Small Businesses : Using the Cloud Results in a Flood of Savings


A Flood of Savings

A Flood of savings

17 Reasons Tel Aviv is the Perfect City for You

Matkot (beach tennis) players on the beach in ...

Matkot (beach tennis) players on the beach in Tel Aviv, Israel. (Photo credit: Wikipedia)

Tel Aviv Mosque

Tel Aviv Mosque (Photo credit: almasudi)

17 Reasons Tel Aviv is the Perfect City for You

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1. Tel Aviv was recently named one of the best cities for startups.


2. National Geographic Traveler named Tel Aviv one of the top 10 beach cities in the world.


3. Tel Aviv gets 10 months of sunshine, which means beach time almost all year long.


4. The world’s top celebrities come to Tel Aviv to perform on their world tours.

5. Every summer, Israelis from around the country go to Tel Aviv to celebrate its Annual Water Party.

6. Tel Aviv’s annual White Night party brings the city to life.


7. Even the BBC acknowledged that Tel Aviv is the best place for Matkot, Israel’s ‘Faster, Harder and Noisier’ Version of Paddle Ball.

8. Want to go back to school?  Tel Aviv has one of the top universities in the world.


9. If you’re looking for a job in Tel Aviv, you could be lucky enough to work for Google in one of the most amazing offices in the world.


10. Israel is home to some of the most incredible exhibits including the “Must-See” LEGO Exhibit.


11. Tel Aviv is one of the biggest parade capitals of the world and hosts a famous annual Pride Parade.

12. Need to get online? You’ll soon be in luck wherever you are – Tel Aviv is going wireless.


13. Tel Aviv is and always will be the city that never sleeps.


14. As an Olim Hadashim, you will be always surrounded by a group of single Israelis.


15. Tel Aviv is one of the most active cities and there is always something to get involved in.


16. Parking is tight and you will become an expert at parallel parking your car in a two meter space.

17. Once you become a Telavivian, you will know there is no better city in the world.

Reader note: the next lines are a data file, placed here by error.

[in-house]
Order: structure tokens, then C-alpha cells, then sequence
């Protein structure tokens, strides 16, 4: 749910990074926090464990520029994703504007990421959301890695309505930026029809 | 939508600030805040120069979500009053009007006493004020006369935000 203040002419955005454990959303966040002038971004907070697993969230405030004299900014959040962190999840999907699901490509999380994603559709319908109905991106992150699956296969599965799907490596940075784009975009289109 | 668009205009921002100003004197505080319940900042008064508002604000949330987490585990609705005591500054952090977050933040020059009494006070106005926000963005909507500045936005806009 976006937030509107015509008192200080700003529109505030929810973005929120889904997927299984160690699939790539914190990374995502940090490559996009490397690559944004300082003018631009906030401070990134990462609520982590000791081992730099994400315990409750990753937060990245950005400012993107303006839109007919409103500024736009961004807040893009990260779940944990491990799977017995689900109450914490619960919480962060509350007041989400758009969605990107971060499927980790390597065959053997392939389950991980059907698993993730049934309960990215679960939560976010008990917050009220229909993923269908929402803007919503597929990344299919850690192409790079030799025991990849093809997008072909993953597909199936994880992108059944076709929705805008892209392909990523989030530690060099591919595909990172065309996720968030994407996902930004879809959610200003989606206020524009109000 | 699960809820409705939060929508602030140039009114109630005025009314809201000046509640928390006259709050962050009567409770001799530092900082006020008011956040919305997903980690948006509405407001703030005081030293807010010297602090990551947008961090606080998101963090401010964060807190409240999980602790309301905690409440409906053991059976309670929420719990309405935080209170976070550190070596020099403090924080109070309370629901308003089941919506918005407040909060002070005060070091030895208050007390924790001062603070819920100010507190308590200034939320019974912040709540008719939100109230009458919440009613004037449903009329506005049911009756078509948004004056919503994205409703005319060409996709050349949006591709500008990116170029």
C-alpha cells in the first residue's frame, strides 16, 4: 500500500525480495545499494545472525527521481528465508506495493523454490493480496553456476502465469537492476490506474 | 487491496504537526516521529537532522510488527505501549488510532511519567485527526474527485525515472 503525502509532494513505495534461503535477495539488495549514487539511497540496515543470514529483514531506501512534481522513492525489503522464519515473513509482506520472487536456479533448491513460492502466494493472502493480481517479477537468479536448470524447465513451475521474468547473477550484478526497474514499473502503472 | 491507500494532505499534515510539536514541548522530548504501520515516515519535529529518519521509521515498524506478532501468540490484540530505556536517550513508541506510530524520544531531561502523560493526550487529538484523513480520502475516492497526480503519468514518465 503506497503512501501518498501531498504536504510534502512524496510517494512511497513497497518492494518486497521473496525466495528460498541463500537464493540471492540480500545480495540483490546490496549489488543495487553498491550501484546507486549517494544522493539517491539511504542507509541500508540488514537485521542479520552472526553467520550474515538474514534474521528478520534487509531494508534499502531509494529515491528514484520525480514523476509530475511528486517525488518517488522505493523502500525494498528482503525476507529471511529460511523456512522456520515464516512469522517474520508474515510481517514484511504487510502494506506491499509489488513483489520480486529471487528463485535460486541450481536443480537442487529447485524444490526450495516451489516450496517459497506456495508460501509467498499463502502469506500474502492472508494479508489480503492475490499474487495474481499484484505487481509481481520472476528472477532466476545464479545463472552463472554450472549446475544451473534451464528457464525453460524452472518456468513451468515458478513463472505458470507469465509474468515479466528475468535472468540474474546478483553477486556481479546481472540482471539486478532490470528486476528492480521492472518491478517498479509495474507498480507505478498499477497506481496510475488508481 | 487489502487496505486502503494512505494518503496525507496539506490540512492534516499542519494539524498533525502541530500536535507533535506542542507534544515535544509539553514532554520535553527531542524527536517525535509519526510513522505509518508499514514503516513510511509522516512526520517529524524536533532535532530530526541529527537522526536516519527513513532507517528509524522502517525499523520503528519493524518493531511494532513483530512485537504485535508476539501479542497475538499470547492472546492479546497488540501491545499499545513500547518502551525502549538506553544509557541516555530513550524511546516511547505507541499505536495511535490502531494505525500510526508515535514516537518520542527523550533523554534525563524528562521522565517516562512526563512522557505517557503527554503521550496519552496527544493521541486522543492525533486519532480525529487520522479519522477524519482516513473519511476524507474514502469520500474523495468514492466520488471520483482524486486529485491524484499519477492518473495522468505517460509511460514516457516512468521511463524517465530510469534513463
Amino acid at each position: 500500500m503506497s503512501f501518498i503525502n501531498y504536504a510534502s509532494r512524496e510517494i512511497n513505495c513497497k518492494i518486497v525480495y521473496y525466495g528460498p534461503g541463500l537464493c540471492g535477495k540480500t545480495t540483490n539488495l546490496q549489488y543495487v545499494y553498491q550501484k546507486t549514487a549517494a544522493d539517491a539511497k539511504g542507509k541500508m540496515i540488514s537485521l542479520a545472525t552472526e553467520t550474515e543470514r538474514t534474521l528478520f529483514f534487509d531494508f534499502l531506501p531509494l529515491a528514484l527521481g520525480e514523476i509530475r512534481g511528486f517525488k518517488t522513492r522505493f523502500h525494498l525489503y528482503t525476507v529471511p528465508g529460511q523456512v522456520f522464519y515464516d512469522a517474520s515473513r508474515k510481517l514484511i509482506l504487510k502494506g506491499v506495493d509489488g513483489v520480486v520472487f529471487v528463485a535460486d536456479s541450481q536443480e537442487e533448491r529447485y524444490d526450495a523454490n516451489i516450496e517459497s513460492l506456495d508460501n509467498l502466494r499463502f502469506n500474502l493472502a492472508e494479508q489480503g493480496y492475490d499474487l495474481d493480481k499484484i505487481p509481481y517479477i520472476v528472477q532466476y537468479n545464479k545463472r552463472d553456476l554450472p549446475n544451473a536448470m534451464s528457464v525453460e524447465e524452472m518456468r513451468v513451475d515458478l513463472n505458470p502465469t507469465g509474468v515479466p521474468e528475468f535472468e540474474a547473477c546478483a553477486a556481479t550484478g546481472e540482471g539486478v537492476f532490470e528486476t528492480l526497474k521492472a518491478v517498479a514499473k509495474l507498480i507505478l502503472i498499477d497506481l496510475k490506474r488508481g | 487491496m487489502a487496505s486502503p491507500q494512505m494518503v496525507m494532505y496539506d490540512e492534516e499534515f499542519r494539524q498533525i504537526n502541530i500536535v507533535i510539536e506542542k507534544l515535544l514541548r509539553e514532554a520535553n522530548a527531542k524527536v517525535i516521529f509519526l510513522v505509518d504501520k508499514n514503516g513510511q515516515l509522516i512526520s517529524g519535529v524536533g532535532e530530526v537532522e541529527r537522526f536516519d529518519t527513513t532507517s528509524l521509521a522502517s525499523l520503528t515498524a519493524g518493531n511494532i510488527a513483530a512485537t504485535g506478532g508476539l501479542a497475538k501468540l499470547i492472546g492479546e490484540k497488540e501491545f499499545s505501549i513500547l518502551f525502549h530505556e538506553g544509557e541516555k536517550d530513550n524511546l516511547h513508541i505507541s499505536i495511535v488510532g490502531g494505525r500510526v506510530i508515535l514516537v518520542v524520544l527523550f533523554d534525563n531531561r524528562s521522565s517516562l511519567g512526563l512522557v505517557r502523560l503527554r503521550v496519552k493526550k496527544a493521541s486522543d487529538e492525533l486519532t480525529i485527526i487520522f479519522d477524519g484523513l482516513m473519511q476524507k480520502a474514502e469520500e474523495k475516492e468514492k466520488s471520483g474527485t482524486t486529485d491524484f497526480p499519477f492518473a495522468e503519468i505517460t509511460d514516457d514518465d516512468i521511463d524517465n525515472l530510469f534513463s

16 Signs You’ve Become a resident of the White City Tel Aviv.


16 Signs You’ve Become a Real Telavivian

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1. You’ve started to go out every night.


2. You know every single person on your street and their pets’ names.

 3. You’ve gotten so used to noise that you don’t even hear the sound of the garbage trucks at 5 a.m. anymore.

4. When you leave the city, the quiet makes you feel like you’re in a museum.

5. You wear summer clothes almost all year long.


6. You go to the Macolet in your pajamas.

7. Your local bartender has become your best friend and shrink.


8. Dinner at midnight has become a normal occurrence.

9. Any dreams of having savings in your bank are long gone.


10. You know how to spot the Ole Chadash – they are always surrounded by a group of single Israelis of the opposite sex.

11. Your social life centers around your sports activities.

12. You’ve become an expert parallel parking your car in a two meter space.

13. You meet the same friends at the same time every night at the same coffee shop.

14. You’ve become an expert in mixing languages – English, Russian and Hebrew – in the same sentence without knowing what you’re saying.


15. You’ve started to date your friend’s friend, and his friend, and his friends as well.

16. When you leave Tel Aviv, you can’t wait to return!

10 Places You Don’t Want to Stay When Visiting Israel